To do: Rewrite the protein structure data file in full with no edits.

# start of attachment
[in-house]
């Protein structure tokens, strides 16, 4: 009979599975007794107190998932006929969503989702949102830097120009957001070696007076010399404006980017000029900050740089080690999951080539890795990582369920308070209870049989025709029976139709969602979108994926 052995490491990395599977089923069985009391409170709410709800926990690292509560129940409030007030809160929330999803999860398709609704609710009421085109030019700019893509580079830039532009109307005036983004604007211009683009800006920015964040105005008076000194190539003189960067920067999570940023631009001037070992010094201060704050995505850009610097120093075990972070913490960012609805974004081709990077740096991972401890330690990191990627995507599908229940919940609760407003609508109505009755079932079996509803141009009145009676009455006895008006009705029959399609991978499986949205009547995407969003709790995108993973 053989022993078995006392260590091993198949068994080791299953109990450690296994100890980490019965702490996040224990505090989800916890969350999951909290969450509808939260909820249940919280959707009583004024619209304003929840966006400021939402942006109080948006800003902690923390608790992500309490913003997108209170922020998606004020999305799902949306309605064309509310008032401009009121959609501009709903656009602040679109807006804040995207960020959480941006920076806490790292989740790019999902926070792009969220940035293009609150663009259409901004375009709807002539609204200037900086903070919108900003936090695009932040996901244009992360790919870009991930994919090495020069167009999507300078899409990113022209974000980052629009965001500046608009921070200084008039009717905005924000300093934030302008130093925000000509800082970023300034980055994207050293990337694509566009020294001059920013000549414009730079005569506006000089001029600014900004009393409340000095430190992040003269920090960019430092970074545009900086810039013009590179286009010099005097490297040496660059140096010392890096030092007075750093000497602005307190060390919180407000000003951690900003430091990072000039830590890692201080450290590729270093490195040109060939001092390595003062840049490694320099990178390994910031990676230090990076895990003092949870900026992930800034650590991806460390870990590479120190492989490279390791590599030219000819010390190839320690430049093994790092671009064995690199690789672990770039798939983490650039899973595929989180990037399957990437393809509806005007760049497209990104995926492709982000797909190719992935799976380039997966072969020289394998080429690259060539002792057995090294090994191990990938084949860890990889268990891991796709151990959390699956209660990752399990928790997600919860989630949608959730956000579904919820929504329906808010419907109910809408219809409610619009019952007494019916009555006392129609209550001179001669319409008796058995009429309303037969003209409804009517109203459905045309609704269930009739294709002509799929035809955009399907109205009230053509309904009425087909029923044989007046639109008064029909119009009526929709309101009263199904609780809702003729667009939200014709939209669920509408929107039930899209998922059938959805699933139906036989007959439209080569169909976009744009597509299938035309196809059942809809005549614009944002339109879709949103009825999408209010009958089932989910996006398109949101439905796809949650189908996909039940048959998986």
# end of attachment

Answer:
[in-house]
């Protein structure tokens, strides 16, 4: 009979599975007794107190998932006929969503989702949102830097120009957001070696007076010399404006980017000029900050740089080690999951080539890795990582369920308070209870049989025709029976139709969602979108994926 052995490491990395599977089923069985009391409170709410709800926990690292509560129940409030007030809160929330999803999860398709609704609710009421085109030019700019893509580079830039532009109307005036983004604007211009683009800006920015964040105005008076000194190539003189960067920067999570940023631009001037070992010094201060704050995505850009610097120093075990972070913490960012609805974004081709990077740096991972401890330690990191990627995507599908229940919940609760407003609508109505009755079932079996509803141009009145009676009455006895008006009705029959399609991978499986949205009547995407969003709790995108993973 053989022993078995006392260590091993198949068994080791299953109990450690296994100890980490019965702490996040224990505090989800916890969350999951909290969450509808939260909820249940919280959707009583004024619209304003929840966006400021939402942006109080948006800003902690923390608790992500309490913003997108209170922020998606004020999305799902949306309605064309509310008032401009009121959609501009709903656009602040679109807006804040995207960020959480941006920076806490790292989740790019999902926070792009969220940035293009609150663009259409901004375009709807002539609204200037900086903070919108900003936090695009932040996901244009992360790919870009991930994919090495020069167009999507300078899409990113022209974000980052629009965001500046608009921070200084008039009717905005924000300093934030302008130093925000000509800082970023300034980055994207050293990337694509566009020294001059920013000549414009730079005569506006000089001029600014900004009393409340000095430190992040003269920090960019430092970074545009900086810039013009590179286009010099005097490297040496660059140096010392890096030092007075750093000497602005307190060390919180407000000003951690900003430091990072000039830590890692201080450290590729270093490195040109060939001092390595003062840049490694320099990178390994910031990676230090990076895990003092949870900026992930800034650590991806460390870990590479120190492989490279390791590599030219000819010390190839320690430049093994790092671009064995690199690789672990770039798939983490650039899973595929989180990037399957990437393809509806005007760049497209990104995926492709982000797909190719992935799976380039997966072969020289394998080429690259060539002792057995090294090994191990990938084949860890990889268990891991796709151990959390699956209660990752399990928790997600919860989630949608959730956000579904919820929504329906808010419907109910809408219809409610619009019952007494019916009555006392129609209550001179001669319409008796058995009429309303037969003209409804009517109203459905045309609704269930009739294709002509799929035809955009399907109205009230053509309904009425087909029923044989007046639109008064029909119009009526929709309101009263199904609780809702003729667009939200014709939209669920509408929107039930899209998922059938959805699933139906036989007959439209080569169909976009744009597509299938035309196809059942809809005549614009944002339109879709949103009825999408209010009958089932989910996006398109949101439905796809949650189908996909039940048959998986």